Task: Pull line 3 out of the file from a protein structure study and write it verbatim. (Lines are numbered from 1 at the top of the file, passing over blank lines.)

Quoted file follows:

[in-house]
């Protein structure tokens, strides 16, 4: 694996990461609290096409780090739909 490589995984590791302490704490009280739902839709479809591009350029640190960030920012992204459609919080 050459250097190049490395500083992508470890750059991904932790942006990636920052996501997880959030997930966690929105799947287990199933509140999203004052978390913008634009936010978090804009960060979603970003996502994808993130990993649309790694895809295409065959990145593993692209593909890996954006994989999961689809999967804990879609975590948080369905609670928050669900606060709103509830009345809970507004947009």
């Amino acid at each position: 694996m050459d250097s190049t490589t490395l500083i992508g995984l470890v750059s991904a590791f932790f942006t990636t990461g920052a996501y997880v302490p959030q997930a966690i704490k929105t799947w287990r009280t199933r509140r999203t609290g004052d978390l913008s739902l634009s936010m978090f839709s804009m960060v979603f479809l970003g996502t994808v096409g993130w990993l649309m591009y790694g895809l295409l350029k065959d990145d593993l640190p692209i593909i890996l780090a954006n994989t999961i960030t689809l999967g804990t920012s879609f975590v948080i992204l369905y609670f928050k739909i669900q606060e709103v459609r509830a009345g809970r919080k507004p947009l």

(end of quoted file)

């Amino acid at each position: 694996m050459d250097s190049t490589t490395l500083i992508g995984l470890v750059s991904a590791f932790f942006t990636t990461g920052a996501y997880v302490p959030q997930a966690i704490k929105t799947w287990r009280t199933r509140r999203t609290g004052d978390l913008s739902l634009s936010m978090f839709s804009m960060v979603f479809l970003g996502t994808v096409g993130w990993l649309m591009y790694g895809l295409l350029k065959d990145d593993l640190p692209i593909i890996l780090a954006n994989t999961i960030t689809l999967g804990t920012s879609f975590v948080i992204l369905y609670f928050k739909i669900q606060e709103v459609r509830a009345g809970r919080k507004p947009l």